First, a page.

Oct 02 2008

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Philosophizing Nature

Posted at 10:45 am under Blog Post

Yesterday my wife reminded me that I’m weird.  I don’t hold down a full time job.  I wander alone for days on end, grooving with the wild.  I sit around pondering the universe, then write down my thoughts.  Okay, I admit it – I’m an odd duck, and not just because I have no fashion sense and listen to avant-garde jazz.  Lately I’ve been spending a great deal of time philosophizing about nature and it’s only widening the chasm between mainstream society and me.  So I make it a point to do something normal each day, like surfing the net or watching TV.  That helps.

Immediately following my four-day retreat in the Adirondacks, I started revising a new set of philosophical essays that I committed to paper last spring.  Three weeks later, I’m still at it.  But I should finish this particular draft soon.  At the risk of mislabeling the work, I’d call it existential naturalism, even though I’m not really an existentialist or a naturalist.  I don’t particularly care for “-ists” and “-isms,” and that makes describing my worldview somewhat problematical.  But this label gives the reader some idea what my work is about, anyhow.

No philosophy worth taking seriously can be adequately expressed in bumper stickers.  That people even try is a tribute more to their sense of humor than to their wisdom.  But simplicity is a virtue in this day and age, so here are a few statements that characterize my worldview:  1) The mysteries of the natural world (the only world there is) are greater than our ability to comprehend them.  2) God, nature (in general) and human nature (in particular) are inexorably entwined.  3) I, Homo sapiens, am entirely responsible for what I make of myself and the world.

Do you see any glaring contradictions here?  I certainly hope so, otherwise I’m just wasting my time.  To be useful at all, philosophizing has to bring fresh ideas to the table.  Everything else is mere apology for the same old, worn-out worldviews passed down through the centuries, or meaningless blather.  I’d rather be thought of as a walking contradiction than someone who has nothing new to say.

The word “nature” means a thousand different things to a thousand different people.  Like the words “truth” and “love,” it defies easy definition, and that’s probably why philosophers find it so attractive.  But I am certain that such a thing as nature exists when I go for a long walk in the woods.  Only when faced with the countless abstractions of human society – things like dollar bills, contracts and “-isms” – do I start having my doubts.

As soon as I’ve completed this draft, I’ll disappear into the woods for a while.  I’ll wander about aimlessly, grooving on the wild and clearing my head.  Then brand new ideas will crop up.  It’s a vicious circle to be sure.  This is what makes me weird, I guess.  I keep going back to the well, even though this constant re-visioning only complicates matters.  Good thing my wife loves me for it, otherwise I’d be in deep trouble.  There’s not much call for woods wanderers in either the personal ads or the employment pages these days.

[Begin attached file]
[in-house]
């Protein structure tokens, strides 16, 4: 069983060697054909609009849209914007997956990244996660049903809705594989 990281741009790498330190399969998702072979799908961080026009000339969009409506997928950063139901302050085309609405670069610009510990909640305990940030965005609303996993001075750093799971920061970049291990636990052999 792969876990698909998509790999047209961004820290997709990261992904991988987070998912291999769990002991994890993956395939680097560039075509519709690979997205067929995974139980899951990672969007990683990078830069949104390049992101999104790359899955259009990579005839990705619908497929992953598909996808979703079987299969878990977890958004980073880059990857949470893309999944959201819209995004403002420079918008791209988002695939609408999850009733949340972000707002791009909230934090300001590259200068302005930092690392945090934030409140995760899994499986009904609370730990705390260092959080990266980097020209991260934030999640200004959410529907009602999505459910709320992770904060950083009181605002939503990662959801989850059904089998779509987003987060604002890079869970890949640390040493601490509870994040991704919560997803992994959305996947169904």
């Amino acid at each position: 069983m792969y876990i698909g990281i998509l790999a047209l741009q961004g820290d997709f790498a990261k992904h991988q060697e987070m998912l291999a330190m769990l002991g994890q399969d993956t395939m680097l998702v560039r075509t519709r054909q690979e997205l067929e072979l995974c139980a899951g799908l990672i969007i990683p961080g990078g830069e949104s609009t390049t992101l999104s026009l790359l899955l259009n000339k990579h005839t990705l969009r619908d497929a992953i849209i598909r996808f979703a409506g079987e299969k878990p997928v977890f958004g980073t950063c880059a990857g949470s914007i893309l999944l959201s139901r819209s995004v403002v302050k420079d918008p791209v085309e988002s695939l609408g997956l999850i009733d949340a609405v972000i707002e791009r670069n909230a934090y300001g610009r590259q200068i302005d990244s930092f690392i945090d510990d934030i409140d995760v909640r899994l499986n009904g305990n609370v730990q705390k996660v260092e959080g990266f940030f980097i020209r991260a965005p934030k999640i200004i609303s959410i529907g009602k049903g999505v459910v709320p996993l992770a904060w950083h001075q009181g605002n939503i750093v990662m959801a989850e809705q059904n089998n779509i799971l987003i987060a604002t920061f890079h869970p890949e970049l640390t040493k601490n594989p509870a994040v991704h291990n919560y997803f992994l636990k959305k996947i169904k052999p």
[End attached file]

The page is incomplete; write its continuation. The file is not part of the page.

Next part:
10 responses so far

10 Responses to “Philosophizing Nature”

  1. Deedee Burnsideon 04 Oct 2008 at 7:34 am 1

    Nice weird!

  2. Deb Wingerton 08 Oct 2008 at 1:26 pm 2

    If more people were weird like we are alleged to be, the world would be a much better place. All of those “financial wizards” wouldn’t have found time for all of the mischief they caused if they had spent more time on walkabouts and less on gambling games with other people’s money.

  3. Walton 08 Oct 2008 at 4:28 pm 3

    More walkabouts, less money games. Sounds good to me.

  4. Phil Ruddon 12 Oct 2008 at 8:46 pm 4

    1) The mysteries of the natural world (the only world there is) are greater than our ability to comprehend them. 2) God, nature (in general) and human nature (in particular) are inexorably entwined. 3) I, Homo sapiens, am entirely responsible for what I make of myself and the world.

    Those make awful bumper stickers Walt. Let me try to rephrase them for you:

    1) I know I don’t know, so back da f-up
    2) Get off my god-damn lawn
    3) For every animal you don’t eat, I eat three

    There you go, no charge.


  5. Walton 13 Oct 2008 at 7:33 am 5

    Phil, your bumper sticker versions of my worldview are as good as any. Thanks for providing them free of charge.

  6. Phil Ruddon 13 Oct 2008 at 5:50 pm 6

    Walt, let me summarize all three bumper stickers into one:

    Get your god-damn world view off my lawn.

  7. Phil Ruddon 13 Oct 2008 at 5:54 pm 7

    PS. you are now officially distilled. Any former expectations of what Walt was/is/willbe is officially off-topic and subject to further misinterpretations and therefore attributions.

    e.g. “Get Ur GDAM WorldView OFF Me Lawn”
    – Walt McLaughlin, 2008

    Source: wikipedia.org

  8. Walton 14 Oct 2008 at 8:53 am 8

    I don’t think I like being distilled. I feel so… violated.

    PS — Does this mean I should carry a pooper-scooper wherever I go?

  9. corinon 26 Oct 2008 at 10:39 pm 9

    no call for woods wanderers, but wandering in the woods sure makes us all better able to buckle down and do whatever our real work is…nice site.

  10. Walton 27 Oct 2008 at 10:43 am 10

    Good point, corin.